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US Team Generates Electricity From 2D MoS2

First experimental observation of piezoelectricity in 2D material 

Researchers from Columbia Engineering and the Georgia Institute of Technology report today that they have made the first experimental observation of piezoelectricity and the piezotronic effect in a 2D material, MoS2. The result, they say, is a unique electric generator and mechano-sensation device that is optically transparent, extremely light, and very bendable and stretchable.

In a paper published online October 15, 2014, in Nature, research groups from the two institutions demonstrate the mechanical generation of electricity from the 2D MoS2 material. The piezoelectric effect in this material had previously been predicted theoretically.

MoS2 is one of a new class of 2D semiconducting materials known as transition metal dichalcogenides. There is much interest in these materials as they can also emit light. 

Piezoelectricity is a well-known effect in which stretching or compressing a material causes it to generate an electrical voltage (or the reverse, in which an applied voltage causes it to expand or contract). But for materials of only a few atomic thicknesses, no experimental observation of piezoelectricity has been made, until now. (The picture above shows positive and negative polarized charges squeezed from a single layer of atoms of MoS2 as it is being stretched).

"This material - just a single layer of atoms - could be made as a wearable device, perhaps integrated into clothing, to convert energy from your body movement to electricity and power wearable sensors or medical devices, or perhaps supply enough energy to charge your cell phone in your pocket," says James Hone, professor of mechanical engineering at Columbia and co-leader of the research.

"Proof of the piezoelectric effect and piezotronic effect adds new functionalities to these 2D materials," says Zhong Lin Wang, Regents' Professor in Georgia Tech's School of Materials Science and Engineering and a co-leader of the research. "The materials community is excited about MoS2, and demonstrating the piezoelectric effect in it adds a new facet to the material."

Hone and his research group demonstrated in 2008 that graphene is the strongest material. He and Lei Wang, a postdoctoral fellow in Hone's group, have been actively exploring the novel properties of 2D materials like graphene and MoS2 as they are stretched and compressed.

Zhong Lin Wang and his research group pioneered the field of piezoelectric nanogenerators for converting mechanical energy into electricity. He and postdoctoral fellow Wenzhuo Wu are also developing piezotronic devices, which use piezoelectric charges to control the flow of current through the material just as gate voltages do in conventional three-terminal transistors.

There are two keys to using MoS2 for generating current: using an odd number of layers and flexing it in the proper direction. The material is highly polar, but, Zhong Lin Wang notes, so an even number of layers cancels out the piezoelectric effect. The material's crystalline structure also is piezoelectric in only certain crystalline orientations.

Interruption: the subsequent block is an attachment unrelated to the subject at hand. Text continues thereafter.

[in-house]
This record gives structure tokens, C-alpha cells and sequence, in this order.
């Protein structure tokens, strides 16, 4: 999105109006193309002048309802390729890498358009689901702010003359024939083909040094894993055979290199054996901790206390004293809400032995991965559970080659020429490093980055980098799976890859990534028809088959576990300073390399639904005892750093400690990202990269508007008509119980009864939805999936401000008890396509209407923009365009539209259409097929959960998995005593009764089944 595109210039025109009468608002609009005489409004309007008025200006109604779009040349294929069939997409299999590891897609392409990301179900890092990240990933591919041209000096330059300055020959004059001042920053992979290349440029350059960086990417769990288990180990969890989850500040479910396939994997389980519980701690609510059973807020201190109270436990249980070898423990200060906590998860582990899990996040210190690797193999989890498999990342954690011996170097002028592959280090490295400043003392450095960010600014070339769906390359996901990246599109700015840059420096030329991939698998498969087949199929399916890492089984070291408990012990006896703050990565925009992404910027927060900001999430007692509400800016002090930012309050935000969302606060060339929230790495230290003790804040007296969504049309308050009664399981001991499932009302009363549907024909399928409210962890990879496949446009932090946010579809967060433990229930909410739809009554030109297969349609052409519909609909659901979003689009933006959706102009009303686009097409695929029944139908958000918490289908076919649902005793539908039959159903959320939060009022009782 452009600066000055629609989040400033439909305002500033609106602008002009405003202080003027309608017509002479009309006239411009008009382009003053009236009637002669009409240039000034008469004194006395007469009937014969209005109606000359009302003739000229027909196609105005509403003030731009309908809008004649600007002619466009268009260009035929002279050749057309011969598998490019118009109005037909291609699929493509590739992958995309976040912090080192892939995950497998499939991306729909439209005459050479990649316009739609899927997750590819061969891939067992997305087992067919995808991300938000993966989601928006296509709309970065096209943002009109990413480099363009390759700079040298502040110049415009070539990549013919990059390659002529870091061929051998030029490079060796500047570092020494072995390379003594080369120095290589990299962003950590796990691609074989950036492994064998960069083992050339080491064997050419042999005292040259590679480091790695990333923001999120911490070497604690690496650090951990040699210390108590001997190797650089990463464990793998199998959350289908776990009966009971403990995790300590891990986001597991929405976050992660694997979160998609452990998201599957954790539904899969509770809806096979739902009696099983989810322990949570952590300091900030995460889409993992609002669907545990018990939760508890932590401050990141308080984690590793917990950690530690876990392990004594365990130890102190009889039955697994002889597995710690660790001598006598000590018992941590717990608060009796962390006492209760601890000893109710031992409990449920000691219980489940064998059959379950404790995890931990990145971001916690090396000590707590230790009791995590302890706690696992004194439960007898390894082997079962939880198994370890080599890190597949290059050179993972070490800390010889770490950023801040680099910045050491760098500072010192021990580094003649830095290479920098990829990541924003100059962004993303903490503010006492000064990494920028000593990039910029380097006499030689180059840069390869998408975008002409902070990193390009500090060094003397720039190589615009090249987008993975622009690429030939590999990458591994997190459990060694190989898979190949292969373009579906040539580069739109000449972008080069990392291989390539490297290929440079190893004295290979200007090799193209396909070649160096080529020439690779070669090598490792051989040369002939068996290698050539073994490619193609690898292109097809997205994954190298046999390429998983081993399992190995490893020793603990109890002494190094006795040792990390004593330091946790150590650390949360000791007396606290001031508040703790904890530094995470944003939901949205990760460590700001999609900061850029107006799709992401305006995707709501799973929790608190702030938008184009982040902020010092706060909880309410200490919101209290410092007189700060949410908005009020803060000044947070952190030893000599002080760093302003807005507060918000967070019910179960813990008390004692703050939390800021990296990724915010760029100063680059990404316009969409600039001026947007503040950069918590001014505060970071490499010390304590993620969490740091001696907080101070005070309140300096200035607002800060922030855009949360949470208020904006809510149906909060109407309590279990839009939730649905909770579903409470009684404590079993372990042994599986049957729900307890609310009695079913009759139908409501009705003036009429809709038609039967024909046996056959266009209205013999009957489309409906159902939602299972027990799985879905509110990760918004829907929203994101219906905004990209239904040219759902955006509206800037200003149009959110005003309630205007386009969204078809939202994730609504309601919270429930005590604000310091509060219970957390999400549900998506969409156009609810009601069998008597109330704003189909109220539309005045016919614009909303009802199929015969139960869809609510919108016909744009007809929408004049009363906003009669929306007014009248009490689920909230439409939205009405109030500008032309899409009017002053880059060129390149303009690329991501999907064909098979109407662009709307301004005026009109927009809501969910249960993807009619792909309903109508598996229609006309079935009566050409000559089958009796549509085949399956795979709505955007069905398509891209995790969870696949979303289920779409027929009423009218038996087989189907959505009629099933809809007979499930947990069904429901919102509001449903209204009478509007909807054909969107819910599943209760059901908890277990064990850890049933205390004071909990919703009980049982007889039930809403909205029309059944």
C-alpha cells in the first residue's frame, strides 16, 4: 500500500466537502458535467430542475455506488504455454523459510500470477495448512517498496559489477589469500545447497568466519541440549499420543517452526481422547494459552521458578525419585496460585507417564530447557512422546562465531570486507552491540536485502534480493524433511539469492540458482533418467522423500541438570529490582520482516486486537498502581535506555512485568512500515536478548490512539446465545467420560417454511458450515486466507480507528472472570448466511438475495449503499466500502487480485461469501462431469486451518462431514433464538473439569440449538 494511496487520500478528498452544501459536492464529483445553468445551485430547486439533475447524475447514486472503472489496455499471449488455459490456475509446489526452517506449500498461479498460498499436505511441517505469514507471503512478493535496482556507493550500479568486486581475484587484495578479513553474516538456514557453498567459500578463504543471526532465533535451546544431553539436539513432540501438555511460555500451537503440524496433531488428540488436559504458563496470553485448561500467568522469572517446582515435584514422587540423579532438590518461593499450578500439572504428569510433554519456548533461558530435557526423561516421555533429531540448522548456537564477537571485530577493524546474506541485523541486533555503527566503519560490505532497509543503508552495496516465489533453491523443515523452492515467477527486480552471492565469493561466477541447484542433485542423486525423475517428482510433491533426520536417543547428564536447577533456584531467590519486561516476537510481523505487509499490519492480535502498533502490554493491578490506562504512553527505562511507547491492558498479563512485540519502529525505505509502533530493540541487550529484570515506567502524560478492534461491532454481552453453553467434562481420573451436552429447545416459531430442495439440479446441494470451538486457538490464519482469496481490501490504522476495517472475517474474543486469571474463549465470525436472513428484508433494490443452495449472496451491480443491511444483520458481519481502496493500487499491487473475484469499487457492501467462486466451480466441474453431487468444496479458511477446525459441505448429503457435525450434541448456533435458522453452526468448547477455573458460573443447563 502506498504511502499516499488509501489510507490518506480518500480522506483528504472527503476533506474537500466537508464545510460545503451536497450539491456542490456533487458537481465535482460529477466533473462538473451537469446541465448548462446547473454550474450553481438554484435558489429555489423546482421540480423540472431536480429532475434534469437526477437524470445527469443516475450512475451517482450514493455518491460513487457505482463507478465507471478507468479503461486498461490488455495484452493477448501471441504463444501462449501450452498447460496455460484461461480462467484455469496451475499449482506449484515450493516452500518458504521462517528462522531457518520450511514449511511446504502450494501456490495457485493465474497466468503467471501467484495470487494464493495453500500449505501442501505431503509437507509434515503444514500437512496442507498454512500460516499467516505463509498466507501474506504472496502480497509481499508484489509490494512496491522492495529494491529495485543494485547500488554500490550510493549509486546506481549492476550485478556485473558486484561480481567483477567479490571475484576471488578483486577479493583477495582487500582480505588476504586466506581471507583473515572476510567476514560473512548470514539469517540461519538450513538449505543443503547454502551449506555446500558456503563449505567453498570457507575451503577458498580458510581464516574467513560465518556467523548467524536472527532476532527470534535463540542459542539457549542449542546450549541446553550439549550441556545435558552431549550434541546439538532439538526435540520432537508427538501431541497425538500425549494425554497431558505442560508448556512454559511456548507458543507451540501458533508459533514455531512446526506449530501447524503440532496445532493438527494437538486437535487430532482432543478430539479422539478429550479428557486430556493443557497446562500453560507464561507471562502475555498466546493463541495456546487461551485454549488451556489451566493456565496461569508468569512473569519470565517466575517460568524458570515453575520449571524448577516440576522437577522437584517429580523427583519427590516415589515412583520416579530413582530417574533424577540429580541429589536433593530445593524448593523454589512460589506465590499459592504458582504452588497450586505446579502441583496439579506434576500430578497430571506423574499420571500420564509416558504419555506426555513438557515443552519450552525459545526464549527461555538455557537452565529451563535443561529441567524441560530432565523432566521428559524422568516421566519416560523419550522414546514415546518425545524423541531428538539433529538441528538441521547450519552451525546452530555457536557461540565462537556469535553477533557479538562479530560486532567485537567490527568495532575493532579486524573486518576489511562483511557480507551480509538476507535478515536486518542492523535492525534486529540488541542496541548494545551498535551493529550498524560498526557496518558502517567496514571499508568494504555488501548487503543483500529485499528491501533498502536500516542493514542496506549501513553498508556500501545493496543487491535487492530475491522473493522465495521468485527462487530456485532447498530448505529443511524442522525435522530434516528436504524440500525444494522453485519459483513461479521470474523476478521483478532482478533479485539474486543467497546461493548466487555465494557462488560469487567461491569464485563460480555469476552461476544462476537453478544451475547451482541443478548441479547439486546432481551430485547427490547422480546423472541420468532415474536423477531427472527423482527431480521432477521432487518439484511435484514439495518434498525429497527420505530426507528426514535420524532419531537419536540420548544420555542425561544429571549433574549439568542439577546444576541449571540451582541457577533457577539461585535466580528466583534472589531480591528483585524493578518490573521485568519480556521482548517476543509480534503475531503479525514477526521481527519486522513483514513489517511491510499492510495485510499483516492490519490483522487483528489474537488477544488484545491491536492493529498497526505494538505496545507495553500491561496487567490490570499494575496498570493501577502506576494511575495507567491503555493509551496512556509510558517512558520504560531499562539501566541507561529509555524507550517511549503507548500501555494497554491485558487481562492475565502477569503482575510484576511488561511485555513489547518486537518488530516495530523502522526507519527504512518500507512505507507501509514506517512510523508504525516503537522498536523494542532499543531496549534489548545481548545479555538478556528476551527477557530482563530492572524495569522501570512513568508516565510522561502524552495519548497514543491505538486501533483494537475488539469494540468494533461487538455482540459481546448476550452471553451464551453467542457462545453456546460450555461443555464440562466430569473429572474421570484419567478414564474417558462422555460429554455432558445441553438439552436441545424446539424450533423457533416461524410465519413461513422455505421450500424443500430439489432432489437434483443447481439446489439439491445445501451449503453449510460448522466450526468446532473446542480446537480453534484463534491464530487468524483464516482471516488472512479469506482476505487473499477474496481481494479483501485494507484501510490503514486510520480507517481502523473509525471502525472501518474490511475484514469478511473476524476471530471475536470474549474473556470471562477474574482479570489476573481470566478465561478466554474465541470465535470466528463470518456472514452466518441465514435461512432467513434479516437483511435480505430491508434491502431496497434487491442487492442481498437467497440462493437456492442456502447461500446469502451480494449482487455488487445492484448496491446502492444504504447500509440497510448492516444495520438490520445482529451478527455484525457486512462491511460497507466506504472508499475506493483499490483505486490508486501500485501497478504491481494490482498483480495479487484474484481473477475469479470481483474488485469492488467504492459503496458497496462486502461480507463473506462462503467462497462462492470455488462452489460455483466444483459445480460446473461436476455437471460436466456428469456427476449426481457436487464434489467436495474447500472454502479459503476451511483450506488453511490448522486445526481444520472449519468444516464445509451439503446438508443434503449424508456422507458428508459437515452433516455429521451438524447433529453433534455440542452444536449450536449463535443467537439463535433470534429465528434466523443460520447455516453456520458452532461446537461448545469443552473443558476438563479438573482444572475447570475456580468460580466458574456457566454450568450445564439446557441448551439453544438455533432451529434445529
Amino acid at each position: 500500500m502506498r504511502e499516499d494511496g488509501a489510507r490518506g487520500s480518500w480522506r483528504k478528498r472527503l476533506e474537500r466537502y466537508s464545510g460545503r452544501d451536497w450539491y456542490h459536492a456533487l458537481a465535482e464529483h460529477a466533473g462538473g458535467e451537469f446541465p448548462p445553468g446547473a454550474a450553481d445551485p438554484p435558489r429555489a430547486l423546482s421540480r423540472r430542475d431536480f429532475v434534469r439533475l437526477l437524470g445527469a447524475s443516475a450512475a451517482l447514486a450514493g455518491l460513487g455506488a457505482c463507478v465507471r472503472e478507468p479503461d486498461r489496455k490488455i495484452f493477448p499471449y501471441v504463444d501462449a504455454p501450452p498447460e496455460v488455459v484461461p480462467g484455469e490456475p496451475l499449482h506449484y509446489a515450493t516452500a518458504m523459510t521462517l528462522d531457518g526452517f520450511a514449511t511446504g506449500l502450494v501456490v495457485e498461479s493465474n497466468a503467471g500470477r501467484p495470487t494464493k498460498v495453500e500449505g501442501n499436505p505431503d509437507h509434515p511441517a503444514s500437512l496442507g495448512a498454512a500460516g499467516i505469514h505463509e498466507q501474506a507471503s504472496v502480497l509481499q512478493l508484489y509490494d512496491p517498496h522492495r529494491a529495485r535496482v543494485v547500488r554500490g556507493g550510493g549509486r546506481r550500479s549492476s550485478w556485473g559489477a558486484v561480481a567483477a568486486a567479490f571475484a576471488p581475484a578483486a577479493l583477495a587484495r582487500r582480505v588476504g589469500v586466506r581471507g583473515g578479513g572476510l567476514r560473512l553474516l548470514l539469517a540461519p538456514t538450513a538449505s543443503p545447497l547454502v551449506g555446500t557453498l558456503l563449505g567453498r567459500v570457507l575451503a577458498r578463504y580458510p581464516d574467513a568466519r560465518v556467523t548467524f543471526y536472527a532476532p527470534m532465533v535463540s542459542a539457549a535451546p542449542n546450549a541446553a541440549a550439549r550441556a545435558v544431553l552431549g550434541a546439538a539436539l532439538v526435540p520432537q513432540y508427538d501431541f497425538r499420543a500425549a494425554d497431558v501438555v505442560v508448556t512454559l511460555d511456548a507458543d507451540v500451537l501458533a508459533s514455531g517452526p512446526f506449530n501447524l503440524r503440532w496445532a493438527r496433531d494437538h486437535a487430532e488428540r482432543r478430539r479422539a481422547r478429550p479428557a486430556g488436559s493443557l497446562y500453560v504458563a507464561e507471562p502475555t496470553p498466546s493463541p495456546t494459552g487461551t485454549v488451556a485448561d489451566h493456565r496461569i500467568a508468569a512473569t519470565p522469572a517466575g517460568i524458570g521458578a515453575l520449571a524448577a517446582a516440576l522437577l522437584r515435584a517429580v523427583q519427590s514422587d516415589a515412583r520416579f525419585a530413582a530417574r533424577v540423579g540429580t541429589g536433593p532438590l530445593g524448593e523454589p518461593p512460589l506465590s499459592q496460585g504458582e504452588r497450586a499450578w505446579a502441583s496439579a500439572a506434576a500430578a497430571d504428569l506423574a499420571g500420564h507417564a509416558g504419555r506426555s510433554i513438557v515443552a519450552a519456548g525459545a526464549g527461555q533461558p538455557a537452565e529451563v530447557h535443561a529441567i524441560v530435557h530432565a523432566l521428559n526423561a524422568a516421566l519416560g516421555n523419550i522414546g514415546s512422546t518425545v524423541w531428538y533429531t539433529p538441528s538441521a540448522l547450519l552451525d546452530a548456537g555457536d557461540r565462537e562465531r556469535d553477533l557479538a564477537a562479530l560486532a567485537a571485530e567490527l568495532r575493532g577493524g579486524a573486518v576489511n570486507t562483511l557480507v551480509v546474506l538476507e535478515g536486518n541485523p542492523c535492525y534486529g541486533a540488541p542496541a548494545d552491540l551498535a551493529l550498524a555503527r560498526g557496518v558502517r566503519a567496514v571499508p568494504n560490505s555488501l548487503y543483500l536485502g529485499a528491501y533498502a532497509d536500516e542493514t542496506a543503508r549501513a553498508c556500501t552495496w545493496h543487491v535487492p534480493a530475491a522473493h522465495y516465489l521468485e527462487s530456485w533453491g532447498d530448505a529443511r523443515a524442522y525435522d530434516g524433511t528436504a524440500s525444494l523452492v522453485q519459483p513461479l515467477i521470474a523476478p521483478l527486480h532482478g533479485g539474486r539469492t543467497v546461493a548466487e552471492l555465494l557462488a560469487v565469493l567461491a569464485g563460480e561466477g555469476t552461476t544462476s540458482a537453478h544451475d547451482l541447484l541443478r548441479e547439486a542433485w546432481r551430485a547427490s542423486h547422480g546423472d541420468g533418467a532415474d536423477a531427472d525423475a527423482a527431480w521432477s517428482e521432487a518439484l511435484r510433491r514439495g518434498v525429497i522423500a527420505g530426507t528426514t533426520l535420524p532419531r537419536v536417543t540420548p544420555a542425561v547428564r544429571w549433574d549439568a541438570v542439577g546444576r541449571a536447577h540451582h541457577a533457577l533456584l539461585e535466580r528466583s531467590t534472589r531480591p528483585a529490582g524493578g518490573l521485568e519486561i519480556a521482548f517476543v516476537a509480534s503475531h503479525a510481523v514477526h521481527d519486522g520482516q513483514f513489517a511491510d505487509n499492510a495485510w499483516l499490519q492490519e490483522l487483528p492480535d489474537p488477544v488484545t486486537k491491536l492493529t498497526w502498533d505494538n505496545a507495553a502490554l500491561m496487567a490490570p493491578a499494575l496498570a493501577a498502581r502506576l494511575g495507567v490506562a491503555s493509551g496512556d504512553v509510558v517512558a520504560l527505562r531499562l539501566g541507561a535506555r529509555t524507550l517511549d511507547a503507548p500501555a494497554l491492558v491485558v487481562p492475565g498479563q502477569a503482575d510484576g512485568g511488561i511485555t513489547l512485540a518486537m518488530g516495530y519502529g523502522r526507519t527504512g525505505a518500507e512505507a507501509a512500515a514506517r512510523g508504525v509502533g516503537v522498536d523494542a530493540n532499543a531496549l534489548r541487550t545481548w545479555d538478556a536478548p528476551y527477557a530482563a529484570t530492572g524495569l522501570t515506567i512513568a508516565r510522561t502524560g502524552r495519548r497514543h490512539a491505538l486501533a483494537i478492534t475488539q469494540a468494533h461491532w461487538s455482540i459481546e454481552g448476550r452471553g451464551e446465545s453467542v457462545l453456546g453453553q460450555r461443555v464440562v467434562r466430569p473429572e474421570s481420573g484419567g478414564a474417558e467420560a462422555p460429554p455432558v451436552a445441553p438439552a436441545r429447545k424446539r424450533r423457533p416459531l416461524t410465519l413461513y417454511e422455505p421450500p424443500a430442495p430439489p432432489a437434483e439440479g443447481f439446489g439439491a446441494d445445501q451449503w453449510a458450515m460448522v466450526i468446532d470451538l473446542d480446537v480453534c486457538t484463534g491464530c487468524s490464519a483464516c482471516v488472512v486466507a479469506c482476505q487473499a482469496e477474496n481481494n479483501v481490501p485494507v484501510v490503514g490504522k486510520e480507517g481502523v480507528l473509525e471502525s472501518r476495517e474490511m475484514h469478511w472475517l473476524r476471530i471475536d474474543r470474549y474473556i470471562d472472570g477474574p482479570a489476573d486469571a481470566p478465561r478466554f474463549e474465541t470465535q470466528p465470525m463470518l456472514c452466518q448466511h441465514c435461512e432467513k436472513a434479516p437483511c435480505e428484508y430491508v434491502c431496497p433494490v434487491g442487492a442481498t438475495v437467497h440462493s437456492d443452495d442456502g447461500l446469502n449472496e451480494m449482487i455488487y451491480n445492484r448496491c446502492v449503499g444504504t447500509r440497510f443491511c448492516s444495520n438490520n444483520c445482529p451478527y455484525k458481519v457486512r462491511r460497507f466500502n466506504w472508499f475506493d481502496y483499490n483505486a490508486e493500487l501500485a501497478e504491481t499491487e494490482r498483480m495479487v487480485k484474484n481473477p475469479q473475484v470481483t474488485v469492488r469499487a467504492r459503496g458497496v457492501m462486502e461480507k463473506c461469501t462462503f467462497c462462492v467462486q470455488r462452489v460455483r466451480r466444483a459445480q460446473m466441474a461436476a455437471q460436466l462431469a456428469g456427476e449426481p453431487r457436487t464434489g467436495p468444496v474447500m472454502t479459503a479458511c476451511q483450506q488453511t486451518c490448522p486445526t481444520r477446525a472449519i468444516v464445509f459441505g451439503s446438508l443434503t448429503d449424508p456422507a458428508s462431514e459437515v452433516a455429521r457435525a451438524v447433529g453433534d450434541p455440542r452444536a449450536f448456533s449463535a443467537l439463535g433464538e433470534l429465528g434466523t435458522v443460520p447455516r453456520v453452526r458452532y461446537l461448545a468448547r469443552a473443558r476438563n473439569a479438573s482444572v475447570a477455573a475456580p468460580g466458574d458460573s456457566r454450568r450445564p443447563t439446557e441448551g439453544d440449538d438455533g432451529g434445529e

For the Nature study, Hone's team placed thin flakes of MoS2 on flexible plastic substrates and determined how their crystal lattices were oriented using optical techniques. They then patterned metal electrodes onto the flakes. In research done at Georgia Tech, Wang's group installed measurement electrodes on samples provided by Hone's group, then measured current flows as the samples were mechanically deformed. They monitored the conversion of mechanical to electrical energy, and observed voltage and current outputs.

The researchers also noted that the output voltage reversed sign when they changed the direction of applied strain, and that it disappeared in samples with an even number of atomic layers, confirming theoretical predictions published last year. The presence of piezotronic effect in odd layer MoS2 was also observed for the first time.

"What's really interesting is we've now found that a material like MoS2, which is not piezoelectric in bulk form, can become piezoelectric when it is thinned down to a single atomic layer," says Lei Wang.

To be piezoelectric, a material must break central symmetry. A single atomic layer of MoS2 has such a structure, and should be piezoelectric. However, in bulk MoS2  successive layers are oriented in opposite directions, and generate positive and negative voltages that cancel each other out and give zero net piezoelectric effect. "This adds another member to the family of piezoelectric materials for functional devices," says Wenzhuo Wu.

2D materials can be stretched much farther than conventional materials, particularly traditional ceramic piezoelectrics, which are quite brittle.

"This is the first experimental work in this area and is an elegant example of how the world becomes different when the size of material shrinks to the scale of a single atom," Hone adds. "With what we're learning, we're eager to build useful devices for all kinds of applications."

Ultimately, Zhong Lin Wang notes, the research could lead to complete atomic-thick nanosystems that are self-powered by harvesting mechanical energy from the environment. This study also reveals the piezotronic effect in two-dimensional materials for the first time, which greatly expands the application of layered materials for human-machine interfacing, robotics, MEMS, and active flexible electronics.

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